The eight reasons you don’t have solar panels on the roof of your school

You already know that Australia now has over two million solar panel installations. You know that they’re getting cheaper every year. And you know how proud you’d feel to present your students and teachers with a lovely solar array.
Oct 9, 2019

You already know that Australia now has over two million solar panel installations. You know that they’re getting cheaper every year. And you know how proud you’d feel to present your students and teachers with a lovely array of shiny blue panels. So what’s stopping you?

1 It’s too expensive
It is indeed expensive. There are panels, the inverter, installation, maintenance, and possibly batteries. For a school this will most likely mean dealing with the bank to ge a loan, researching which panels to buy, and finding installers you can trust. It’s a lot of work.

But a new model has emerged. Popular in the US for a while, now growing fast in Australia. It’s called a Power Purchase Agreement or PPA for short.

In the case of a school, here’s how it would work: a provider invests in a solar array which they put on your roof. They’ll design it, install it and maintain it. They sell you the power, providing your with a monthly power bill. At the end of the agreement, all assets are transferred to the school.

The best part about it is that you’ll pay a lot less per kWh than you do now, for one simple reason. If you look at your last electricity bill, you’ll see a network charge which makes up around 40% - 50% of the total. This is the cost of getting the power to your school - it’s all those poles and wires which cost a lot to maintain. But with rooftop solar you simply stop paying this.

2 I don’t know who to trust
I work for a clean energy company, so I confess I am not able to give impartial advice on who to trust in the solar industry. However, if you’ll indulge me, I’ll make just one little point. WIth PPAs, the providers own the hardware (not you) so the’re well motivated to make sure the panels work and go on working. Otherwise they can’t send you a bill each month. 

Which means you don’t need to work with banks and installers, and you don’t have to maintain the array over time. 

3 They’re ugly
Indeed they are, but so was my great aunt Maud and I never complained when she gave me a jar of cashew nuts the size of my head every Christmas.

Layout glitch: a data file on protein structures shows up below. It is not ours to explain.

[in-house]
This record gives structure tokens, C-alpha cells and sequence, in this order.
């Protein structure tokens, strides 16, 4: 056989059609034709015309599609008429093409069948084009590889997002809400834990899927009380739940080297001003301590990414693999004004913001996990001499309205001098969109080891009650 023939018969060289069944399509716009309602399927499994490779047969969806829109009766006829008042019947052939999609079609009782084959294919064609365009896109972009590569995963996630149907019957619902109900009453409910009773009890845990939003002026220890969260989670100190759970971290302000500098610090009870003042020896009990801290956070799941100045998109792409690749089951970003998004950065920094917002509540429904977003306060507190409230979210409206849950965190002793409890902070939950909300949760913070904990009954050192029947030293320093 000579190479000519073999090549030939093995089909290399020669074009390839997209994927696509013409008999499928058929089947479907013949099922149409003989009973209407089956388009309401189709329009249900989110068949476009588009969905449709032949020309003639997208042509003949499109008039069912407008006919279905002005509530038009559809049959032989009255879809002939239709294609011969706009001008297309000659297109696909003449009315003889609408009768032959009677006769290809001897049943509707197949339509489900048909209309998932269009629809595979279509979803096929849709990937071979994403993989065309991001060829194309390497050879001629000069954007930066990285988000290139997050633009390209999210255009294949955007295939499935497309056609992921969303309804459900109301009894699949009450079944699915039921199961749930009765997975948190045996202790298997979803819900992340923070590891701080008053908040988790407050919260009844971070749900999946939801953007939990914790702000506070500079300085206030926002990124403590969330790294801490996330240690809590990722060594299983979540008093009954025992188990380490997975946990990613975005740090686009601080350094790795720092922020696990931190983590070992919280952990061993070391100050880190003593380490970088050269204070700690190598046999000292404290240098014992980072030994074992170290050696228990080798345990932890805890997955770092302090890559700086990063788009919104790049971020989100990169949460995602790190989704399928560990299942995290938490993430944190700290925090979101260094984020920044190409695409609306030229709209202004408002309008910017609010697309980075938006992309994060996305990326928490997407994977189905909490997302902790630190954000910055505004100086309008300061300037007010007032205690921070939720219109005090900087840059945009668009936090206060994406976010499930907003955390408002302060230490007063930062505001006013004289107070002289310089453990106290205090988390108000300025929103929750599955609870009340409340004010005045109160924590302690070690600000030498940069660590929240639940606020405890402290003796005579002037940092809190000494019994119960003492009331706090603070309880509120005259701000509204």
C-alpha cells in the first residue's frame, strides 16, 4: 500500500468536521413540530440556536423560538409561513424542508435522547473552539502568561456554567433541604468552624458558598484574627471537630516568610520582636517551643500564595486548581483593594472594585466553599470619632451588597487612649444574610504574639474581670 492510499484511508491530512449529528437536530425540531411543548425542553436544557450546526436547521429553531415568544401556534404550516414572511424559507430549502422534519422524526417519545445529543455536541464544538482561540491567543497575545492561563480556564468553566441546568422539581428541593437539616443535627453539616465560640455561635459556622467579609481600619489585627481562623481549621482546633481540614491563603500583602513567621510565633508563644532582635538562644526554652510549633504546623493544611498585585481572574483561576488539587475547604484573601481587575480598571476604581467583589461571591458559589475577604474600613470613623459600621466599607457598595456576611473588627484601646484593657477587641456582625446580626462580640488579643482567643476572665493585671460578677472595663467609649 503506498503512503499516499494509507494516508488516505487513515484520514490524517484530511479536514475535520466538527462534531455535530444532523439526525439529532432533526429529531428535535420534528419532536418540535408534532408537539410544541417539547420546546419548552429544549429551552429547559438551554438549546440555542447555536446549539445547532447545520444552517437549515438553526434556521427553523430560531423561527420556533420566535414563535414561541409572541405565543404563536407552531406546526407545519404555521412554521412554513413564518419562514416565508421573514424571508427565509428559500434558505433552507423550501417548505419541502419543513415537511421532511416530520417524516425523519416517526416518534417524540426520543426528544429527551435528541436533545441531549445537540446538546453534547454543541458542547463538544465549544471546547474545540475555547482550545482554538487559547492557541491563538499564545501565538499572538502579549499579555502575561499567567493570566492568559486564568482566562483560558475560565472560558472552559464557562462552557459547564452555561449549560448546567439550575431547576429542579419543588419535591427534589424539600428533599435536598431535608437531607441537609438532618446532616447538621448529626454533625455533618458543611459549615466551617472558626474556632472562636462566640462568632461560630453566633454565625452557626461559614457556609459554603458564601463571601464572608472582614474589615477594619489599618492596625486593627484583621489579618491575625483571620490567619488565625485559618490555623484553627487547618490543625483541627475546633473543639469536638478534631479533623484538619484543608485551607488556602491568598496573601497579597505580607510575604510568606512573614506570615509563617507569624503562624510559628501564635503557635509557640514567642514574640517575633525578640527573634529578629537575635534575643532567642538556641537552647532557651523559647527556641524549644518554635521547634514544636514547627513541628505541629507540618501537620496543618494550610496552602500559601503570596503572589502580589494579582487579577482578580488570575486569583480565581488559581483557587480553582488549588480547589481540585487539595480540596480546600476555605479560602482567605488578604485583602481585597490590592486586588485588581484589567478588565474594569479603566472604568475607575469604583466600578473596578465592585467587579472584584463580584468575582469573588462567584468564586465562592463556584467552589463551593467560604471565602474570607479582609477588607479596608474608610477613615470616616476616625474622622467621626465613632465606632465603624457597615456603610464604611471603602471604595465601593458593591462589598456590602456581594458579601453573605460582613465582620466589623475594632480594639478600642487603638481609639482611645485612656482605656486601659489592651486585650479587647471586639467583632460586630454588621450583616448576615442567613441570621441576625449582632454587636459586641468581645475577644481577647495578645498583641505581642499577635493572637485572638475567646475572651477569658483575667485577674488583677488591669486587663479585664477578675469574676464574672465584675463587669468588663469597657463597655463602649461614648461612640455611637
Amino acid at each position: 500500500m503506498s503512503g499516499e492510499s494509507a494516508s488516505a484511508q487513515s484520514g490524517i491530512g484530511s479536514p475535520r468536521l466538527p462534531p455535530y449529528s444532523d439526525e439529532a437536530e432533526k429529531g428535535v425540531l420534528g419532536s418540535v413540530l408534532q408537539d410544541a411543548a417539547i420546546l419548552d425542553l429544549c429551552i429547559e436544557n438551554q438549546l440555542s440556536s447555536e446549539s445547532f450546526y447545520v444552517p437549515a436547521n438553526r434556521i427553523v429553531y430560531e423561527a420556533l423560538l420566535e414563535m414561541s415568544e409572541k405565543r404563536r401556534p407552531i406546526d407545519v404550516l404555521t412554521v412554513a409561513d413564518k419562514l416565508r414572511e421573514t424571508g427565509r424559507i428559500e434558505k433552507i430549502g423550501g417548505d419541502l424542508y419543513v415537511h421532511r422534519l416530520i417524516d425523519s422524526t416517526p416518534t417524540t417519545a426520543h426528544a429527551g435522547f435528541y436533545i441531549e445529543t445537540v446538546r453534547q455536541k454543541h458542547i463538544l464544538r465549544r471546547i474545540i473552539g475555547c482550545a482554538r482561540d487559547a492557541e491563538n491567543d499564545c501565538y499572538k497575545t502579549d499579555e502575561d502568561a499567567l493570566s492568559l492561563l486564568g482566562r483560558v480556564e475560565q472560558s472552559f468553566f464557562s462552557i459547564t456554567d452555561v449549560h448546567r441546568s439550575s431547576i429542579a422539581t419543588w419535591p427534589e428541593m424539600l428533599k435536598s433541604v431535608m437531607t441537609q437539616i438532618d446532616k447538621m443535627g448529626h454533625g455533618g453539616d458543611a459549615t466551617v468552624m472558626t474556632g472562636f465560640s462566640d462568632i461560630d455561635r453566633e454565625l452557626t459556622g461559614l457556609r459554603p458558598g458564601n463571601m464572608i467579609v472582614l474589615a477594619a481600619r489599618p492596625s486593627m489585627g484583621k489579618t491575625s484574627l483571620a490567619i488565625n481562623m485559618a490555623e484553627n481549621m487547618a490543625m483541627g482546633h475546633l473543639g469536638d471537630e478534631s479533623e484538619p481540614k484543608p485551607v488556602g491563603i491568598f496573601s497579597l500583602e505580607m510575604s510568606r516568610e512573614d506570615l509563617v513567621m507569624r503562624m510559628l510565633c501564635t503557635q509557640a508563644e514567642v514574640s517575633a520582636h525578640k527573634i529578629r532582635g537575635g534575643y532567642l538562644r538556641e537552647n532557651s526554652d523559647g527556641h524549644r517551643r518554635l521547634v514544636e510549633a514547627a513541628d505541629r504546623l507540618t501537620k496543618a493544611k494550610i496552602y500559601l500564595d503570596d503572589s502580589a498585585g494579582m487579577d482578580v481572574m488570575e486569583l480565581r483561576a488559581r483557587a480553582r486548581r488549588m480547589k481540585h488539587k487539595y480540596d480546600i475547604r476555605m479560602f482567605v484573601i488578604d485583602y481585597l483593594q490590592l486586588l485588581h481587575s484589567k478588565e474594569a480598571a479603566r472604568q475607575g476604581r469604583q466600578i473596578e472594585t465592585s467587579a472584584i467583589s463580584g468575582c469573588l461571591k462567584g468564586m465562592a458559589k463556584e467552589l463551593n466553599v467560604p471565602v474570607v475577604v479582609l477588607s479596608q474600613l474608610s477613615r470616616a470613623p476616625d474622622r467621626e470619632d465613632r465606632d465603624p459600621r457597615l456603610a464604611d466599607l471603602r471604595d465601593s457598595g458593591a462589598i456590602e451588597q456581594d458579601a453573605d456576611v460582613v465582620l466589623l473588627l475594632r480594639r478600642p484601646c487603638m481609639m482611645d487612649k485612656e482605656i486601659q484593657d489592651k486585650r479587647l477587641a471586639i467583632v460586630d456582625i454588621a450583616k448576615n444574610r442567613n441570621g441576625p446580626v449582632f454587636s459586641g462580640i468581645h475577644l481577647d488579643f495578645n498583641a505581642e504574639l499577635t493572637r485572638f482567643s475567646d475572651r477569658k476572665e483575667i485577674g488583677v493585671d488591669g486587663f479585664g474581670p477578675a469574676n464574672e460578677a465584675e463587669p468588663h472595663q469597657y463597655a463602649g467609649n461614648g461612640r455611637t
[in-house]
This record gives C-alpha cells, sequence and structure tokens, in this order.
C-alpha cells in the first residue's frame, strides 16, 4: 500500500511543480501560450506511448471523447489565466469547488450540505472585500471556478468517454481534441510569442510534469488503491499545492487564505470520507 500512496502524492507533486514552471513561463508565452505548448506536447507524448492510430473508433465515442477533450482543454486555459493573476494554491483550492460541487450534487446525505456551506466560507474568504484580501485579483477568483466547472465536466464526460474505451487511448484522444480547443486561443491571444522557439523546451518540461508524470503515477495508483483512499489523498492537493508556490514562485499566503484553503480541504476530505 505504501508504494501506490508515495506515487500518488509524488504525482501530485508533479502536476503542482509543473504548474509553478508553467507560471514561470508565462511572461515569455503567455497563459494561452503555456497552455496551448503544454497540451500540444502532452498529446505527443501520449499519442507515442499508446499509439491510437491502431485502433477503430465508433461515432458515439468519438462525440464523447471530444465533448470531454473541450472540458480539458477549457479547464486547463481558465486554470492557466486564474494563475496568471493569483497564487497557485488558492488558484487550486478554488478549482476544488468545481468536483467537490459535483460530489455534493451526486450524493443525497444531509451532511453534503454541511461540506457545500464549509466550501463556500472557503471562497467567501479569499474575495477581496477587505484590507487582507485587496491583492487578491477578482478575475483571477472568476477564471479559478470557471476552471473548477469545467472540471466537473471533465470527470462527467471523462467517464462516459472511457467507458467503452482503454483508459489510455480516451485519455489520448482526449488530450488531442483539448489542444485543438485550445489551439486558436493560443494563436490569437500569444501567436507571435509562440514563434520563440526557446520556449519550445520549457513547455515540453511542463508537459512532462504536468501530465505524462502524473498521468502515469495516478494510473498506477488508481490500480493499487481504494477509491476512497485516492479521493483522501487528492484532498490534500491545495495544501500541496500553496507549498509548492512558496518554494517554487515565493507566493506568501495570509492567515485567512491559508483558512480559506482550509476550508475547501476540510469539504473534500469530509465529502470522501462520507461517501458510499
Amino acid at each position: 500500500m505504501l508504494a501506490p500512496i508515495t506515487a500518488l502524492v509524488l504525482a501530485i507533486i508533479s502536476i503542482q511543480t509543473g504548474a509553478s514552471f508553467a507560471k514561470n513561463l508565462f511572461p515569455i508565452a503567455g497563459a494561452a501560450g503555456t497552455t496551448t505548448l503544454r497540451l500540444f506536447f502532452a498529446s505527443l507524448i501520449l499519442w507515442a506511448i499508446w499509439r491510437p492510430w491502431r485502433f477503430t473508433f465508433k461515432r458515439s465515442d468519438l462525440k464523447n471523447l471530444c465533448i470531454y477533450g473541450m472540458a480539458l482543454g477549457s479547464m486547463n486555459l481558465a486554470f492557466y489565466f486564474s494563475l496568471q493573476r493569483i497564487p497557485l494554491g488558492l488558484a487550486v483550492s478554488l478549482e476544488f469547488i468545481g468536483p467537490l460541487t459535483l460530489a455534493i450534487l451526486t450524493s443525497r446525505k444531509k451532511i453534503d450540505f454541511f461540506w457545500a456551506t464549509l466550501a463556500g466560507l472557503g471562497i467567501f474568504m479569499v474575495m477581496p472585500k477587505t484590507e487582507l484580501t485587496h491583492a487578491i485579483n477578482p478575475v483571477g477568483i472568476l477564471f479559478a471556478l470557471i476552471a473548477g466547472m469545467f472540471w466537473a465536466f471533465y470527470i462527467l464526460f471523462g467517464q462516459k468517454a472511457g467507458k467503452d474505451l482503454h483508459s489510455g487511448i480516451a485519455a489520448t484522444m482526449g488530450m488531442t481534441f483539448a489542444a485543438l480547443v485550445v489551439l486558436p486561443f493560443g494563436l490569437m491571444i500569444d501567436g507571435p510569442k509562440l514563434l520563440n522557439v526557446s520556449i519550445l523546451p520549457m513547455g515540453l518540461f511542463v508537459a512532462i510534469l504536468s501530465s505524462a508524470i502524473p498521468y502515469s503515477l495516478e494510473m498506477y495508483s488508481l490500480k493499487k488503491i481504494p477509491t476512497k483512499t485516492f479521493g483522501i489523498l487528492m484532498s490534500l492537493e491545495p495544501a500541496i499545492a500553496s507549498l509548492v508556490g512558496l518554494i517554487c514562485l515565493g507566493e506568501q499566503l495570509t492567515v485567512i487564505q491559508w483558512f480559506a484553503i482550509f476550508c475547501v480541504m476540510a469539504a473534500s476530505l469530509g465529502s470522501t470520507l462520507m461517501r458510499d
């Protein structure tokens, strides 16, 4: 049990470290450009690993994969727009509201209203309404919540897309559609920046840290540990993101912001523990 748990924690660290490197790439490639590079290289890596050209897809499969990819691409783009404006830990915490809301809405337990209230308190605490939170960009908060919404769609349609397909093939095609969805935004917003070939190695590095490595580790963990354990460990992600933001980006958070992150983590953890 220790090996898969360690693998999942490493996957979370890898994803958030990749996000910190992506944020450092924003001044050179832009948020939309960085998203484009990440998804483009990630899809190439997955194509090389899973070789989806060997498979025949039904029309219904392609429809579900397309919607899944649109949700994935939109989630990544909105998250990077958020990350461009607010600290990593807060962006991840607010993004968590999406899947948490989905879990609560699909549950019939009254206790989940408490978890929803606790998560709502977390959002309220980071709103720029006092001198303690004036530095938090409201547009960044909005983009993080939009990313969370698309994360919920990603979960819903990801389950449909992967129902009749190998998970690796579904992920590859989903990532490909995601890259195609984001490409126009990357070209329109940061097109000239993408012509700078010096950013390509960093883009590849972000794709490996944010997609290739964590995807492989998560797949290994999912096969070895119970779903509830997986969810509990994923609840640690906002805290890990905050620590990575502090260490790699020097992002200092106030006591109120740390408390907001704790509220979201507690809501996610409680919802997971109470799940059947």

4 Solar panels don’t work at night
True again. While the price of solar panels has plummeted over recent years, batteries have not been so lucky. We’re all very excited about how much money is being poured into research and development, and how many different innovations are emerging, but for now they are a bit pricey.

However, there are two pieces of good news here. First, schools generally run during the day and close down at night. Which means most of the electricity produced by solar, is consumed at the same time and for the most part, doesn’t need to be stored.

And when power is needed at night or on cloudy days, it’s easy just to stay connected to the grid. The Bureau of Meteorology publish the Solar Exposure of locations all over Australia, which means it’s possible to predict accurately how large a solar array needs to be in order to deliver the power needed for a given building. This means it’s possible to design a system which minimises the cost of using the grid, while keeping it connected for when you need it.  

5 We don’t have enough roof space
That’s a curly one. Panels work significantly better when north facing (or at least NE or NW facing), and in unobscured by shade. So not all roof space is useful. One option here is to build off-roof arrays which can double as a covered car park for employees or teachers. 

6 What about recycling the panels?
Sadly, all energy options create waste, and we should focus on reducing or removing it. Having said that, not all options are equal. If we compare solar waste with that of oil and gas, there’s a strong argument that solar is the lesser of many evils for now. And, happily, there are many solutions in development. One example is Adelaide-based Reclaim PV which has teamed up with major solar panel manufacturers and is refining its recycling processes as well as lobbying for panels to be included in recycling regulations. World-leading stuff.

7 We don’t own the roof
Good news. Power Purchase Agreements for rooftop solar are frequently signed with tenants rather than landlords. If a tenant leaves the premises, the agreement providers can either transfer it to the new tenants, or if they don’t want it, they can export 100% to the grid.

8 I’m too busy
I’ve got three kids at school so I know how busy dedicated pedagogues such as yourselves can be. But I can offer a modicum of assistance here. 

The modern electricity bill is a wonderful thing. It provides everything a person such as myself needs to know in order to furnish you with an attractive rooftop solar proposal.

So, I hope I’ve made you think about starting a journey for your school towards switching to clean energy. As Robin Williams once said in my favourite school based movie - Carpe Diem!

Tim works at Upstream Energy and can be contacted at [email protected]